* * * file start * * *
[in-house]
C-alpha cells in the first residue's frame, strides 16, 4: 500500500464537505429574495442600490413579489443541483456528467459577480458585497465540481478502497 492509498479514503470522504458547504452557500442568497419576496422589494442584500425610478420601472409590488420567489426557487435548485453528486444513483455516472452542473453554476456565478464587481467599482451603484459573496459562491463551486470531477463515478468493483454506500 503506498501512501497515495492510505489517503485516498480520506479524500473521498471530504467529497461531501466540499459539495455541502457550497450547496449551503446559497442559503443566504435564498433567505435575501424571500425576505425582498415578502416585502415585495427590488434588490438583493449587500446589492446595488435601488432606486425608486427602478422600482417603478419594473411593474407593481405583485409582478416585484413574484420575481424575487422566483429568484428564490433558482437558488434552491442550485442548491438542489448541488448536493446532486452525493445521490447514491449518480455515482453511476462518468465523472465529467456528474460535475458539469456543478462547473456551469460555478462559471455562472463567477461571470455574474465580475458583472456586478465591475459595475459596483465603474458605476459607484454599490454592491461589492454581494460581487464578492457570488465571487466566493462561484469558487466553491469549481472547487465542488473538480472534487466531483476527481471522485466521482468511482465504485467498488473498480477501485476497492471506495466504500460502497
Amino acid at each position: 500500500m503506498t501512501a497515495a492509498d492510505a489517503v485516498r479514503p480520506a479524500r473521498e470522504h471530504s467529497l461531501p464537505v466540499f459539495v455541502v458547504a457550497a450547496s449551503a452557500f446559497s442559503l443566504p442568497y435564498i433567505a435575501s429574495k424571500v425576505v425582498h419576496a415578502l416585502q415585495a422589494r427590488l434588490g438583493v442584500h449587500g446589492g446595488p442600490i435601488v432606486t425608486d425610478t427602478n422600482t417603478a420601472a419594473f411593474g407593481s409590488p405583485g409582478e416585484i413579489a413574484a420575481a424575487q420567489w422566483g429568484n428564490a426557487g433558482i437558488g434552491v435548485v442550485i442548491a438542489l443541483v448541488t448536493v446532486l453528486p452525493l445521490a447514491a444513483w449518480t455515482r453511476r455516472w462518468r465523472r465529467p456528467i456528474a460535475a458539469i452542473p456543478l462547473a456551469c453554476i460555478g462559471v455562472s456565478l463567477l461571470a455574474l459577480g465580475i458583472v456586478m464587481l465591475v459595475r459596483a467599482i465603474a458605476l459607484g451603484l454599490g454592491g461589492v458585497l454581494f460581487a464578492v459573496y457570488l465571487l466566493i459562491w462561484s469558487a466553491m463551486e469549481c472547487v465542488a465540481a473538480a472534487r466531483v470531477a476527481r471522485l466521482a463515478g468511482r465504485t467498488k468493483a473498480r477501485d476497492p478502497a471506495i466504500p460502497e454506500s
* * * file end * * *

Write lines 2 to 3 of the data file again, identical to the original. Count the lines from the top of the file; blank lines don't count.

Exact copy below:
C-alpha cells in the first residue's frame, strides 16, 4: 500500500464537505429574495442600490413579489443541483456528467459577480458585497465540481478502497 492509498479514503470522504458547504452557500442568497419576496422589494442584500425610478420601472409590488420567489426557487435548485453528486444513483455516472452542473453554476456565478464587481467599482451603484459573496459562491463551486470531477463515478468493483454506500 503506498501512501497515495492510505489517503485516498480520506479524500473521498471530504467529497461531501466540499459539495455541502457550497450547496449551503446559497442559503443566504435564498433567505435575501424571500425576505425582498415578502416585502415585495427590488434588490438583493449587500446589492446595488435601488432606486425608486427602478422600482417603478419594473411593474407593481405583485409582478416585484413574484420575481424575487422566483429568484428564490433558482437558488434552491442550485442548491438542489448541488448536493446532486452525493445521490447514491449518480455515482453511476462518468465523472465529467456528474460535475458539469456543478462547473456551469460555478462559471455562472463567477461571470455574474465580475458583472456586478465591475459595475459596483465603474458605476459607484454599490454592491461589492454581494460581487464578492457570488465571487466566493462561484469558487466553491469549481472547487465542488473538480472534487466531483476527481471522485466521482468511482465504485467498488473498480477501485476497492471506495466504500460502497
Amino acid at each position: 500500500m503506498t501512501a497515495a492509498d492510505a489517503v485516498r479514503p480520506a479524500r473521498e470522504h471530504s467529497l461531501p464537505v466540499f459539495v455541502v458547504a457550497a450547496s449551503a452557500f446559497s442559503l443566504p442568497y435564498i433567505a435575501s429574495k424571500v425576505v425582498h419576496a415578502l416585502q415585495a422589494r427590488l434588490g438583493v442584500h449587500g446589492g446595488p442600490i435601488v432606486t425608486d425610478t427602478n422600482t417603478a420601472a419594473f411593474g407593481s409590488p405583485g409582478e416585484i413579489a413574484a420575481a424575487q420567489w422566483g429568484n428564490a426557487g433558482i437558488g434552491v435548485v442550485i442548491a438542489l443541483v448541488t448536493v446532486l453528486p452525493l445521490a447514491a444513483w449518480t455515482r453511476r455516472w462518468r465523472r465529467p456528467i456528474a460535475a458539469i452542473p456543478l462547473a456551469c453554476i460555478g462559471v455562472s456565478l463567477l461571470a455574474l459577480g465580475i458583472v456586478m464587481l465591475v459595475r459596483a467599482i465603474a458605476l459607484g451603484l454599490g454592491g461589492v458585497l454581494f460581487a464578492v459573496y457570488l465571487l466566493i459562491w462561484s469558487a466553491m463551486e469549481c472547487v465542488a465540481a473538480a472534487r466531483v470531477a476527481r471522485l466521482a463515478g468511482r465504485t467498488k468493483a473498480r477501485d476497492p478502497a471506495i466504500p460502497e454506500s